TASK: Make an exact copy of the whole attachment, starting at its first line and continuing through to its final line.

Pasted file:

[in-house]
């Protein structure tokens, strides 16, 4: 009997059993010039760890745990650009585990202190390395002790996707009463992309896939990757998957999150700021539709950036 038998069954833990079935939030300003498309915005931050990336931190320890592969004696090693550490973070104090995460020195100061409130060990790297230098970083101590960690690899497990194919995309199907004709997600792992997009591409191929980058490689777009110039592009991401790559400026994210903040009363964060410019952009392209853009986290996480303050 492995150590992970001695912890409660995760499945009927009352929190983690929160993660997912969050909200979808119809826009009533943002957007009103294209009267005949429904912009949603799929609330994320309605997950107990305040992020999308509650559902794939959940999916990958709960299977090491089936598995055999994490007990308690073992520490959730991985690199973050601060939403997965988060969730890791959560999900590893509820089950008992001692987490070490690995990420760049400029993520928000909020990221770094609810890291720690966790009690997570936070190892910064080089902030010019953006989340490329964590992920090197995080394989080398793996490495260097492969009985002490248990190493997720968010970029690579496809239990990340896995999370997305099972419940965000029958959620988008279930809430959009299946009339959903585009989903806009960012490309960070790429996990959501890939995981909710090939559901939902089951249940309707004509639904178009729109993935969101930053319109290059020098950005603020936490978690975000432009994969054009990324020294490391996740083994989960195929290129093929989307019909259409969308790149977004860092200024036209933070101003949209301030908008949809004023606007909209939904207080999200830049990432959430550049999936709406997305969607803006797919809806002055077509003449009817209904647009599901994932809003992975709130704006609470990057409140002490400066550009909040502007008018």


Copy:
[in-house]
């Protein structure tokens, strides 16, 4: 009997059993010039760890745990650009585990202190390395002790996707009463992309896939990757998957999150700021539709950036 038998069954833990079935939030300003498309915005931050990336931190320890592969004696090693550490973070104090995460020195100061409130060990790297230098970083101590960690690899497990194919995309199907004709997600792992997009591409191929980058490689777009110039592009991401790559400026994210903040009363964060410019952009392209853009986290996480303050 492995150590992970001695912890409660995760499945009927009352929190983690929160993660997912969050909200979808119809826009009533943002957007009103294209009267005949429904912009949603799929609330994320309605997950107990305040992020999308509650559902794939959940999916990958709960299977090491089936598995055999994490007990308690073992520490959730991985690199973050601060939403997965988060969730890791959560999900590893509820089950008992001692987490070490690995990420760049400029993520928000909020990221770094609810890291720690966790009690997570936070190892910064080089902030010019953006989340490329964590992920090197995080394989080398793996490495260097492969009985002490248990190493997720968010970029690579496809239990990340896995999370997305099972419940965000029958959620988008279930809430959009299946009339959903585009989903806009960012490309960070790429996990959501890939995981909710090939559901939902089951249940309707004509639904178009729109993935969101930053319109290059020098950005603020936490978690975000432009994969054009990324020294490391996740083994989960195929290129093929989307019909259409969308790149977004860092200024036209933070101003949209301030908008949809004023606007909209939904207080999200830049990432959430550049999936709406997305969607803006797919809806002055077509003449009817209904647009599901994932809003992975709130704006609470990057409140002490400066550009909040502007008018």